She Tempts the Duke(Lost Lords of Pembrook,Book 1)(79) by Lorraine Heath
“If I spend most of the morning in bed, and a good part of the afternoon riding, I must catch up with business in the evenings.”
She drew a heart on her paper, blackened it in. “I know. It’s just that many couples, after they marry, take a wedding trip.”
“We did. We took a trip from London to here.”
She scowled at him, then realized he was not being deliberately obtuse. “No, they go somewhere that they can be alone.”
“We’re alone here.”
She bit back a growl. “Without responsibilities, so they can concentrate on each other.”
He leaned back in his chair, one corner of his mouth curving up ever so slightly. “Have an itch for me to take you again?”
She did, but not when he put it like that. She scoffed. “You’re impossible.”
He patted his thigh. “Come here. I can take you here.”
She set aside her secretary and rose. “That’s exactly what I desire. An uncomfortable tumble behind your desk.”
“It won’t be uncomfortable.”
“I’m going to take a bath.” She’d taken two steps—
She stopped when everything inside her urged her to trudge on. His footsteps echoed toward her. They halted and his arms came around her, drawing her near. He kissed the back of her neck. “I need only a little while longer and I’ll come to your bed.”
“And have me?”
“Yes, unless you’d rather I not.”
At least he was giving her the choice. There was something to be said for that, she supposed. Not all men would. “I’d rather you make love to me.”
“All right,” he said quietly and touched his lips to her nape again.
“Say it,” she urged softly.
“Because you don’t love me?”
“No, because it’s too damned poetic and I loathe poetry.”
She turned in his arms. “Do you love me?”
“Do you me?”
She studied him as understanding dawned. “You can’t say the word. You can’t say love.”
“I care for you,” he said irritably. “You must know that.”
“Would you have asked for my hand in marriage if not for the scandal?”
“No, I’d have never subjected you to a life with me.”
“Why do you think a life with you would be so horrid?”
Moving away from her, he began to pace. “Because I know what I am. Harsh. Determined. Focused on one thing: Pembrook. You want poetry, and gentle words, and softness. There is no softness in my life. Except for the bed. And you in it makes it softer.” He stopped pacing and scowled at her. “Why the deuce are you smiling?”
“For someone who claims not to like poetry, you can be quite poetic. I’ll be waiting for you to come have me.”
She turned on her heel and marched from the room. For the life of her, she didn’t know why her spirits were suddenly lifted. Perhaps because while he may not say it, she knew that she did mean a great deal to him.
Sebastian stepped into his wife’s bedchamber to find her still bathing. She’d not seen him enter because she was hidden behind a screen, a fire blazing on the other side of her casting her in silhouette. She obviously hadn’t heard the door because she was singing . . . no, humming . . . no, singing. She didn’t know all the words, he realized. She sung the ones she did, hummed the ones she didn’t.
“ ‘Be it ever so humble . . .’ ”
She had the voice of a lark at break of day. He glanced over to find her maid sitting in a nearby chair, staring at him, her embroidery abandoned on her lap. He placed his finger to his lips and, with a nod of his head toward the door, signaled for her to leave. She rose, dipped a quick curtsy, and quietly quit the room.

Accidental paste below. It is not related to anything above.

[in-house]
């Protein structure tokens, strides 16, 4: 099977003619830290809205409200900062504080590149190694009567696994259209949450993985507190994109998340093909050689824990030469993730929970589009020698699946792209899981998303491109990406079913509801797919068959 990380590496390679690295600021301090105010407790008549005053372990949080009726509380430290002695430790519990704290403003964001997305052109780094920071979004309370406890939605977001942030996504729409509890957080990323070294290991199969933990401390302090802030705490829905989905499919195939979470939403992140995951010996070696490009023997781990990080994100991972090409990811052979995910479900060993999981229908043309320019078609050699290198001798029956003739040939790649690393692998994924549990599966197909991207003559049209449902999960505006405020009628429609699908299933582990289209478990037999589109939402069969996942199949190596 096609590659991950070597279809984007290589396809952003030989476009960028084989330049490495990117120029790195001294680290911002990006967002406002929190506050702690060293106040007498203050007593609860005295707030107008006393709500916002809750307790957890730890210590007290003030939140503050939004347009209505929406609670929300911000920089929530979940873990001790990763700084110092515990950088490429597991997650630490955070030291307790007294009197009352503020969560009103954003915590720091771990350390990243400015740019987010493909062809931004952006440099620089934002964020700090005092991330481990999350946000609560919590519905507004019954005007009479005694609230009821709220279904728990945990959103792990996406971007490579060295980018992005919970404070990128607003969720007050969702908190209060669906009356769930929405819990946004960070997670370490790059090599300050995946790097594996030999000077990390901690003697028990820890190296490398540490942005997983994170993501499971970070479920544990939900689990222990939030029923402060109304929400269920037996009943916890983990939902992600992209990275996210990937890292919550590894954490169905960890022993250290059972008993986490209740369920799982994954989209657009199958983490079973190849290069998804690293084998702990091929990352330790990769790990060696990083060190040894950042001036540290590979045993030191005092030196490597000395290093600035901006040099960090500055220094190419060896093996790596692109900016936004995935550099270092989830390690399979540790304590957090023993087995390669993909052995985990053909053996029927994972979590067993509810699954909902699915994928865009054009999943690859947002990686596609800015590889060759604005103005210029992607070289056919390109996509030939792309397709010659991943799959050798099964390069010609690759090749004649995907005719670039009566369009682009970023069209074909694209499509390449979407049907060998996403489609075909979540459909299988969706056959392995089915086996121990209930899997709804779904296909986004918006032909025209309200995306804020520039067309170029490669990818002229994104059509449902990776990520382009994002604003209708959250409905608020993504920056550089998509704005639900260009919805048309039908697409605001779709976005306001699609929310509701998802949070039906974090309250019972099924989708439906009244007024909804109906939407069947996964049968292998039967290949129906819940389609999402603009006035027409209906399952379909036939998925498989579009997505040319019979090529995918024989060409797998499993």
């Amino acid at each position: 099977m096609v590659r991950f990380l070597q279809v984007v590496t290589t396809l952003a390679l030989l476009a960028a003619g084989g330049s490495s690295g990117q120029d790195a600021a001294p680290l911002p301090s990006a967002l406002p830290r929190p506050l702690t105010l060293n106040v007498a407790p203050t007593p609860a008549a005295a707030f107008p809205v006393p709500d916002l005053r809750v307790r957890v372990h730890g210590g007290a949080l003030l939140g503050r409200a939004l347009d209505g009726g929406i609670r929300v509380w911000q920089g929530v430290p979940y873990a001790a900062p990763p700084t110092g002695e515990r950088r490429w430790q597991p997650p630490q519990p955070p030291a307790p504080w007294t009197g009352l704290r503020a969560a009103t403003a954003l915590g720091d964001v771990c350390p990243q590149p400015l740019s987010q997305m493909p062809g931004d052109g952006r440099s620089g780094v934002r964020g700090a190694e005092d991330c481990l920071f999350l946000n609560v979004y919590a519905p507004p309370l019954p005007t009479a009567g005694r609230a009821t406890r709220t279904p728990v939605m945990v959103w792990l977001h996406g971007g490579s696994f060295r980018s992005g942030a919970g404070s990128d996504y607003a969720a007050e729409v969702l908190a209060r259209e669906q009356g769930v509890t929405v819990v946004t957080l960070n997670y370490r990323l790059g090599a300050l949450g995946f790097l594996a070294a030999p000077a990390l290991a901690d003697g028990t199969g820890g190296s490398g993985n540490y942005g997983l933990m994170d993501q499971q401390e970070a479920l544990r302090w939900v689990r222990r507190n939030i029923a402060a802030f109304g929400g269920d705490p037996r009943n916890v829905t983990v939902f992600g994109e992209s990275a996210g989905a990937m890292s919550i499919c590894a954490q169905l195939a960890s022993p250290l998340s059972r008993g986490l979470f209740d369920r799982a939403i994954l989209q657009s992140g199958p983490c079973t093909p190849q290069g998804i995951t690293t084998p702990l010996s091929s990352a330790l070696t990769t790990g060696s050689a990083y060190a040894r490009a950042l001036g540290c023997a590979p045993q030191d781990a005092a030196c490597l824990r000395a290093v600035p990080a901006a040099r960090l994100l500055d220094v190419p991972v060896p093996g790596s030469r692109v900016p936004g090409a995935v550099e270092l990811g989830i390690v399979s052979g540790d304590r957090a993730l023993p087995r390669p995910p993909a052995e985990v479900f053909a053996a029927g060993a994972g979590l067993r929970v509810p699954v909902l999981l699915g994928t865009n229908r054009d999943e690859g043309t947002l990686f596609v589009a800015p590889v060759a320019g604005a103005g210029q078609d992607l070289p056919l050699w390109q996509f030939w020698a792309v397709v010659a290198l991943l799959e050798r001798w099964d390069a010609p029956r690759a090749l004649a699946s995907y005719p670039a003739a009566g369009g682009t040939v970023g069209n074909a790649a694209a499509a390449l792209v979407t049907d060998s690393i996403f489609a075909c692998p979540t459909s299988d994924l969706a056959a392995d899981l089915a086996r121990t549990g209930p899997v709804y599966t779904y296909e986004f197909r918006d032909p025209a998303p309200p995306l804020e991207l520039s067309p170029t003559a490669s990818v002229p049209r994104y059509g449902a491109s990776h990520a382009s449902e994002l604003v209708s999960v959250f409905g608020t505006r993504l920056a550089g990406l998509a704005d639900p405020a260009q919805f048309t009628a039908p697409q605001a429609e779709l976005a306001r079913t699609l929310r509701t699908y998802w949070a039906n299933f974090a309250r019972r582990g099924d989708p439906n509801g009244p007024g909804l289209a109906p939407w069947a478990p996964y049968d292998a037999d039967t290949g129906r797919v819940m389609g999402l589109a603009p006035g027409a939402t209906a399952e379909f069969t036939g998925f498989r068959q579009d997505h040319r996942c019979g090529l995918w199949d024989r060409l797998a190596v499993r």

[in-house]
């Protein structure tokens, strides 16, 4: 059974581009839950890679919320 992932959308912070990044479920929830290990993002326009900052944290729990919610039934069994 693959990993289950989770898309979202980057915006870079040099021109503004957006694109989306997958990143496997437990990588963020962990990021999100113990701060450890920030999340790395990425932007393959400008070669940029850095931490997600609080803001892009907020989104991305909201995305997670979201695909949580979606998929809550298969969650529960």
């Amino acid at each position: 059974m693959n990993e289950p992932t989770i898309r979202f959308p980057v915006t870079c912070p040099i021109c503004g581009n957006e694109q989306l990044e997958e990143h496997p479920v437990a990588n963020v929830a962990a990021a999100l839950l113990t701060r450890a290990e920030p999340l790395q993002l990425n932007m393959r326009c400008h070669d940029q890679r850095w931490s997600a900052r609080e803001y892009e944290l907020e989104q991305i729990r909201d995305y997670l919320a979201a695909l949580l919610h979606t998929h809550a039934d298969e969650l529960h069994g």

On bare feet, Sebastian padded over and carefully eased down to the edge of the foot of the bed. Mesmerized, he watched as Mary raised her arms. Through her humming, which was softer than her singing, he heard droplets dripping into the water, envisioned them rolling along her flesh, dampening it as they went. He’d considered having one of the rooms transformed into a bathing chamber, but he decided he much preferred the view offered by a bath before the fire. Strange how he found even her shadow alluring.
Perhaps part of it was because she didn’t realize she was being watched. He’d never realized that a voyeur lurked inside him, but it was having a jolly good time, appreciating everything before him.
He hated the thought that he might have denied her—no matter how unintentional—something she wanted: a wedding trip. He’d spent so much time away from Pembrook, from England, that it had never occurred to him not to hasten here as soon as he could. Had Fitzwilliam planned to take her somewhere? He despised the thought of that man giving her something that Sebastian hadn’t. He’d been so concerned with saving her reputation that he’d given no thoughts to her heart’s desires. She had some. That he knew. After she’d left the library he’d glanced at the paper she’d left on her secretary. It was a boring list of tasks to be done but sprinkled throughout were small hearts. Whimsical. She wanted love and, regretfully, he didn’t know if he could give it to her.
She lifted an elegant leg out of the water, pointed her toes toward the ceiling, and his mouth went dry as all previous thoughts scattered. Good Lord, she was limber. He could take her with her legs braced on his shoulders. He watched the sensuous movements as she skimmed her hands from heel to thigh. Perhaps even to hip. Or maybe she stopped someplace in between, a haven he was anticipating visiting once again.
Copyright © 2015 by Read Best Books Free Online